We took the water taxi from the dock at the end of the next door pier to the ferry in San Pedro then ferried to Caye Caulker. We are not a big fan of the ferry system mainly because we are always be stuck in the lower section which does not provide a vantage point where the shades of turquoise are easily studied, where the wind can rub its fingers through my ever whiter hair. Most seats are in the belly of the beast where there are few windows. And because we are shoehorned sardines, there is little space to maneuver for a better view. It feels claustrophobic.
Our return ride, our final ferry ride, was infinitely better. We were able to wrangle two seats on the top and watch the green shores of Caye Caulker fade into oblivion and the palm-lined shores of Ambergris Caye appear magically on the Northern horizon. See the horizon stretch from yesterday into tomorrow, into the soul of a lone rainbow hanging onto Earth’s edge in the East and a gray wall of never experienced rain in the distant West.
Roots, rock, reggae, dis a reggae music
Play I some music, dis a reggae music…
The vibe on Caulker is a far cry more mellow than the relatively bustling San Pedro which is a slow crawl compared to sweet home Chicago. I specifically wore my Che Guevara shirt, his head in silhouette against a military green background, for this part of our vacation. Rebel. Rebel. It received an early compliment. I think I may need to purchase similar shirts for Brotha Marley, Uncle Ho, Cousin Vladimir, Papa Villa, Tante Joan d’Arc, Señor Bolivar, Jefes Crazy Horse and Sitting Bull, Friar Martin Luther, Uncle Martin King, Great Aunty Rosa, Mr. X, Viva Zapata, ¡Viva la Revolución! …I think you can see where my heart lies…
Anyway, the Caulker feels reggae…dis a reggae music…from the moment one disembarks the ferry. The island sends relaxed out relaxed vibes that appear to be floating within life. Maybe, floating on the spirit wings of the Ganja bird…I don’t know. But the vibe is one lovish…
Let’s get together and feel all right…
Everyone we encountered was friendly and chillaxed. It is a place I could see me whiling away the years of my youth when I was young and living close to, if not over to the edge of sanity. How about the Winters of my retirement? Not sure. I’ve taken to enjoying solitude and don’t see that possible in this very small village but it is definitely a great place for a lunch and an afternoon.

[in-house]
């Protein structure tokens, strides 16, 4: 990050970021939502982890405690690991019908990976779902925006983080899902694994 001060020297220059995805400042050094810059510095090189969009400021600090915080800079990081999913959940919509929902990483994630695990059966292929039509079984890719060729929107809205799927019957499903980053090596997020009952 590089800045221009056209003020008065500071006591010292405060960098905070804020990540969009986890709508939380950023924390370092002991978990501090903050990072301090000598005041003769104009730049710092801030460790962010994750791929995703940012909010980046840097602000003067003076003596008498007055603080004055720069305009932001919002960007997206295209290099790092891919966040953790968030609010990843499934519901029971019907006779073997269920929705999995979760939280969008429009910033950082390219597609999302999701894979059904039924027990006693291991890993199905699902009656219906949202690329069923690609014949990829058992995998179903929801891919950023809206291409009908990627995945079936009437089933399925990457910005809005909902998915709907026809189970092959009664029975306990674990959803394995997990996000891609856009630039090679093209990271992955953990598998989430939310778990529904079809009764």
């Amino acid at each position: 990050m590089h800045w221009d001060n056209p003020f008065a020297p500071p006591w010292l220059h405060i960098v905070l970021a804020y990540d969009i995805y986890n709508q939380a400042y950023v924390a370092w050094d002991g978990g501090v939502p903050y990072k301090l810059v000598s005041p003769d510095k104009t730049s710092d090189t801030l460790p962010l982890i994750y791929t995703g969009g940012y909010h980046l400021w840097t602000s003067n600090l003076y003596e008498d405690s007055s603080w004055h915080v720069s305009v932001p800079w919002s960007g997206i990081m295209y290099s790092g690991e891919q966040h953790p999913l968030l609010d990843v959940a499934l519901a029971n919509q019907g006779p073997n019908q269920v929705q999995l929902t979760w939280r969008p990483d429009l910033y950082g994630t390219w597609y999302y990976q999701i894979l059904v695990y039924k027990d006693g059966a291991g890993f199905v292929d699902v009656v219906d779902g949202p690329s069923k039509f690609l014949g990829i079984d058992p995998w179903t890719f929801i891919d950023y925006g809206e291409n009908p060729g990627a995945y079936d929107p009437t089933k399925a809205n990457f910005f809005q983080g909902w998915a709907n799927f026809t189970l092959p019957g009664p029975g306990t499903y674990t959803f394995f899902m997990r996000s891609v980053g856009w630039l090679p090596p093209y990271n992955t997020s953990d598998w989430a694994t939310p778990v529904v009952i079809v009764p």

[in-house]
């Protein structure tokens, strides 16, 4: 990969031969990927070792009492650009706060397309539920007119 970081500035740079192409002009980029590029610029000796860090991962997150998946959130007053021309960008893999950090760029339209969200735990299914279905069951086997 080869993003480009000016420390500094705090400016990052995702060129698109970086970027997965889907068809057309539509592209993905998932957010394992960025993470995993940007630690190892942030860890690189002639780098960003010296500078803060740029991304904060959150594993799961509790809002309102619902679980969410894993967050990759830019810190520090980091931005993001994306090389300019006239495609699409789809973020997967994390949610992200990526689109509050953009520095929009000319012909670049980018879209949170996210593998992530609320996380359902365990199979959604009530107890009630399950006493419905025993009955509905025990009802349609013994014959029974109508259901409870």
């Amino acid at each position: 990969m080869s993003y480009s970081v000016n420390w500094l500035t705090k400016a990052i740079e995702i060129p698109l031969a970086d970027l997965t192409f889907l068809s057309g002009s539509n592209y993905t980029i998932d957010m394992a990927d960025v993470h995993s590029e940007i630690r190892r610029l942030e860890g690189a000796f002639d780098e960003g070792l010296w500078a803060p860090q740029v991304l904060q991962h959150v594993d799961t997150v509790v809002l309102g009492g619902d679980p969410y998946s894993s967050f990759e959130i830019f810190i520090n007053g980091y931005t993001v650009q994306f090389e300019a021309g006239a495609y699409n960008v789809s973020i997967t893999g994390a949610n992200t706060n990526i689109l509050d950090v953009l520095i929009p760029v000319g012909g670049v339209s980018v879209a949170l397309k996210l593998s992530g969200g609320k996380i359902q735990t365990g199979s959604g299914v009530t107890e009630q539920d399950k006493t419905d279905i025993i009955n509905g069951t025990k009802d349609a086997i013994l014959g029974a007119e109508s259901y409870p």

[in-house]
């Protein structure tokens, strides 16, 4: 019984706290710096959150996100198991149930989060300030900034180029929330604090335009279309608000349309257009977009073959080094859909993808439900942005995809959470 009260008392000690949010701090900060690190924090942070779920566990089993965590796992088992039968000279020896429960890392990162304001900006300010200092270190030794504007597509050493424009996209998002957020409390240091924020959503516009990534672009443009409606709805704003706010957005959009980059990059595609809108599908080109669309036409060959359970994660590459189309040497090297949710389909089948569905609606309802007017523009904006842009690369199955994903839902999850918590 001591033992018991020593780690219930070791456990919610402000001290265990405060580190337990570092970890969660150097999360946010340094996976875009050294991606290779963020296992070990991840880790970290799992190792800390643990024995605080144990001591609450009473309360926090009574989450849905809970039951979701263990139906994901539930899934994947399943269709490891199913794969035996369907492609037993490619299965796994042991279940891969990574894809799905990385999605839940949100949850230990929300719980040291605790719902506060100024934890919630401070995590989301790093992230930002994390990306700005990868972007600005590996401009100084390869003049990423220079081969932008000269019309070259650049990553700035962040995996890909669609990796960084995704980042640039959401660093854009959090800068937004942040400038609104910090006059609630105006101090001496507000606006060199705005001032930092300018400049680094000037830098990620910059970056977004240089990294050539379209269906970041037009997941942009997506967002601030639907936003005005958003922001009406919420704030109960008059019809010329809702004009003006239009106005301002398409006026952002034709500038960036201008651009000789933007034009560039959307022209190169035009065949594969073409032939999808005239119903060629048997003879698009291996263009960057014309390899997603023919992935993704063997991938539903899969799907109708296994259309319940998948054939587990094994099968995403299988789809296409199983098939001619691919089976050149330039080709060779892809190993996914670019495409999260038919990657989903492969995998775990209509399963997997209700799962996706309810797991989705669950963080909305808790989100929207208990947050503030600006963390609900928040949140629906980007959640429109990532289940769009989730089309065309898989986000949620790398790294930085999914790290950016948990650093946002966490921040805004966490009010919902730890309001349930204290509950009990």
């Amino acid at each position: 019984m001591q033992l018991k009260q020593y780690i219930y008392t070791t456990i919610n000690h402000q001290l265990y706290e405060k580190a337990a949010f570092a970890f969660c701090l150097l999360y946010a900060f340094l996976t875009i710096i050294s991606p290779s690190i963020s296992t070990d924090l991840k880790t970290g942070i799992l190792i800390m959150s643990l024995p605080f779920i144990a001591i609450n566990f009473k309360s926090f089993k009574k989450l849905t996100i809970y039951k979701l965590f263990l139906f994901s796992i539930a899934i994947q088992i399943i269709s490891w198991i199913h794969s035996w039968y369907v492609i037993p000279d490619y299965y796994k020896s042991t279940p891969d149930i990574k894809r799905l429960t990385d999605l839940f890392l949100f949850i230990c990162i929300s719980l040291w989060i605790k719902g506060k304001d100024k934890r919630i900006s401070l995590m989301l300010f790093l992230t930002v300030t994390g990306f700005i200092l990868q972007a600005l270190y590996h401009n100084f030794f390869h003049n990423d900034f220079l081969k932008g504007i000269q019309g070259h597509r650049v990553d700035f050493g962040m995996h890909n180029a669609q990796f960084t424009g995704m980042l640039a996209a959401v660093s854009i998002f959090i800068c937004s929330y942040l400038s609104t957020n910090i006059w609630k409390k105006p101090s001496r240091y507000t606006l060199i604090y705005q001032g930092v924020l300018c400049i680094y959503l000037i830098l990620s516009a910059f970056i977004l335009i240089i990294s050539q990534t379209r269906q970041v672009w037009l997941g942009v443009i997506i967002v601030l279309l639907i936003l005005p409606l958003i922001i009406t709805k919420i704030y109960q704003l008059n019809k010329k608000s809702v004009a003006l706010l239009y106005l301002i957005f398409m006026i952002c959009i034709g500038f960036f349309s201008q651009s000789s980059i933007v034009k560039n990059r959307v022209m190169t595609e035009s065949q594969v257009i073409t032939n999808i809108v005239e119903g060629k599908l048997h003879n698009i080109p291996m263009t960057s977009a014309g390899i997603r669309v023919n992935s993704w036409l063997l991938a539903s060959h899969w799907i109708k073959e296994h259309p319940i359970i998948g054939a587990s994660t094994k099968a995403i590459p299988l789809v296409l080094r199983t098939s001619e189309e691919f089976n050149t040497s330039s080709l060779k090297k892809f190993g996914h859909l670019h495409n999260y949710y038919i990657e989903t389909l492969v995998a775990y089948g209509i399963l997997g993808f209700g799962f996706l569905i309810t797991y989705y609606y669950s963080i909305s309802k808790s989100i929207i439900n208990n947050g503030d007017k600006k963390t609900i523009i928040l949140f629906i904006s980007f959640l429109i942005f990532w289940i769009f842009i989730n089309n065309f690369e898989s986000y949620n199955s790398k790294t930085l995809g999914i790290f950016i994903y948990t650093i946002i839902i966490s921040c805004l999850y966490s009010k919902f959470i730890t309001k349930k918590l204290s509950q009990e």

One of our first activities was to hole up in a restaurant hanging over the ocean, a restaurant with a cover but otherwise open to the sea breezes and gentle waters and puffy clouds lazing their way across the impeccable sky. In the North, a dozen or so Magnificent Frigate Birds hung in the sky, all facing into the wind, barely moving as if they were tethered to a child’s mobile hanging over a crib. They almost lulled me to sleep.
The Frigate is brownish black with a deeply forked tail. I envied their ability to float in tranquility. Frigates are considered good omens as their presence means land is near. I felt lucky to be at this place at this time in my life. We ate close to noon and were almost finished eating the fresh fish when a catamaran dumped a load of tourists all who tried to squeeze into the eatery quickly destroying the tranquility. We hurried out. I like to be around people…generally in moderation. I also enjoy silence…
People talking without speaking
People hearing without listening…
When I think of silence, I don’t envisage absence of sound. For me, silence is defined by the absence of human-generated noise be it the human voice which can trill emotion beyond the bounds of human thought, be it a jackhammer chewing away in the heart of downtown Chicago in the twilight before the masses have emerged from their hives to pollinate the financial flowers perfuming global commerce.
For me, silence includes the choir of nature, the low croak of Gecko hunting insects by the light of the waxing Moon, the rustle of leaves when a flock of Pelicans launches into the morning sky after a night sleeping safely in the trees, the gentle scraping of Fiddler Crab hauling its shell across a sandy beach at night seen when I walked out with a bottle of wine to sit in the poetry of the ocean, the song of the orange Sun inching o’er the horizon, the light scratch of Iguana’s claws scurrying over rocks before it sucks in a juicy fly or hurries to a hideout when spooked by the shadow of Hawk on the prowl. The iguana moves in staccato bursts punctuated by long stays in the musical score playing in the background of its life.
For me, silence is the place I find myself, if not find, then converse with my inner voice, scratch away at my defenses in an attempt to understand the beast within until, that is, Monkey gets antsy and interjects without raising his paw to be called upon in an orderly fashion. He sticks a needle in my ass to get my attention. As he frequently did in Caye Caulker.
Folks won’t find us now because
Mister Satch and Mister Cros
We gone fishin’…
Caye Caulker is run down as if the town was succumbing to neglect. Or it was rooted in the hippie vibe more concerned with the present moment than the tomorrow which never comes. Zen existence. Many buildings are on stilts to keep the residents dry during the hurricane season when waters can surge and cover the low lying island. A number of buildings were broken. Many were little more than concrete shells. Poverty. Surprising?
I seem to be always surprised by poverty which is strange considering there are many more poor than there are not poor. The rundown nature of the island may be why accommodations tend to clock in at half or less that of Ambergris Caye where we were staying. It could also be why so many youths choose to congregate here where bars line up side by side on the main streets. Youth and alcohol…fun and dangerous…dangerous fun…bars in Caulker open early. I don’t drink before 5pm…